Scott H. Silverman, writing in Library Journal, observed that "Cockayne has produced a lively, witty, and provocatively illustrated history that is only slightly flawed." A contributor to SciTech Book News said that the book is "marvelous stuff, unless you are a fop." David Aikman, writing in the Weekly Standard, remarked that "Hubbub is revelatory and as amusing as its author." Aikman also commented that "this volume is a useful corrective to unrealistic modern suppositions about urban life in jolly old England as a frolicsome idyll of handsome beaux and Jane Austen heroines. Many of the inhabitants of its pages are curmudgeonly grouches, and even some of their complaints will strike modern readers as unrealistic outrage at—well, life itself in the 18th century. Cockayne dwells almost lovingly on some of the more grotesque uglinesses of daily life in that era, and the reader is left wondering if the main purpose of the book isn't a tad voyeuristic." Philippa Stockley, writing in the Spectator, noted that "for those with a cheerful predilection towards grime, grunge, and disease, the torrent that follows is riveting. Within chapters headed Ugly, Itchy, Mouldy, Noisy, Grotty, Busy, Dirty, and Gloomy, Cockayne rolls like a pig in a delicious vat of mud."
BIOGRAPHICAL AND CRITICAL SOURCES:
American Spectator, September, 2007, Florence King, review of Hubbub: Filth, Noise, & Stench in England 1600-1770, p. 66.
Architectural Review, August, 2007, Robert Harbison, review of Hubbub, p. 86.
Financial Times, April 13, 2007, David Honigmann, review of Hubbub.
History Magazine, August 1, 2007, review of Hubbub, p. 44.
I.D., September 1, 2007, Julie Lasky, Jill Singer and Monica Khemsurov, review of Hubbub, p. 99.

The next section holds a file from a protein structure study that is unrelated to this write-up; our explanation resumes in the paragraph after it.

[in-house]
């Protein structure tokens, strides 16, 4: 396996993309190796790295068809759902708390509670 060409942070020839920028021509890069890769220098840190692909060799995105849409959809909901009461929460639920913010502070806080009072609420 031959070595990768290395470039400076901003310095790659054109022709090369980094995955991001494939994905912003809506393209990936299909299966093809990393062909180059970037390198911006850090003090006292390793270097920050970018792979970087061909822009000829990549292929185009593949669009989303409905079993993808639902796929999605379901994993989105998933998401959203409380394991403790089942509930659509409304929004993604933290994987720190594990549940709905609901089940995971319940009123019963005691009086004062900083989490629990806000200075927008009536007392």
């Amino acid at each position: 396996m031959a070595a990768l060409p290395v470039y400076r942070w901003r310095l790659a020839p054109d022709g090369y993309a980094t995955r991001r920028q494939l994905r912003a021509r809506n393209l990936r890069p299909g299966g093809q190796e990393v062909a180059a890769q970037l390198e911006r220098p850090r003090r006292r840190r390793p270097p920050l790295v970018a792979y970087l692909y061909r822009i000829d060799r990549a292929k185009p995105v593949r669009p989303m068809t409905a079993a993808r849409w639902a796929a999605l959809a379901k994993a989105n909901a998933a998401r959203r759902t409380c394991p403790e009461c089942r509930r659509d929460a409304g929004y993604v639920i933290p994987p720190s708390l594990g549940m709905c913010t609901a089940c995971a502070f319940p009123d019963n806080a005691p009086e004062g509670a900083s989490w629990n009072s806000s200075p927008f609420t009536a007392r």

Independent (London, England), May 6, 2007, Christopher Hawtree, review of Hubbub.
JAMA: The Journal of the American Medical Association, January 2, 2008, Christopher Hamlin, review of Hubbub, p. 101.
Library Journal, May 15, 2007, Scott H. Silverman, review of Hubbub, p. 100.
Literary Review, March, 2007, Christopher Hart, review of Hubbub.
New Criterion, September, 2007, Alexandra Mullen, review of Hubbub, p. 70.
SciTech Book News, June, 2007, review of Hubbub.
Spectator, April 7, 2007, Philippa Stockley, review of Hubbub.
Times (London, England), April 8, 2007, Andrew Holgate, review of Hubbub.
Times Literary Supplement, July 13, 2007, Clare Clark, review of Hubbub, p. 24.
Weekly Standard, July 9, 2007, David Aikman, review of Hubbub.
Open University in the East Midlands Web site,http://www.open.ac.uk/ (March 13, 2008), author profile.
"Cockayne, Emily 1973-." Contemporary Authors. . Encyclopedia.com. (November 21, 2018). https://www.encyclopedia.com/arts/educational-magazines/cockayne-emily-1973
"Cockayne, Emily 1973-." Contemporary Authors. . Retrieved November 21, 2018 from Encyclopedia.com: https://www.encyclopedia.com/arts/educational-magazines/cockayne-emily-1973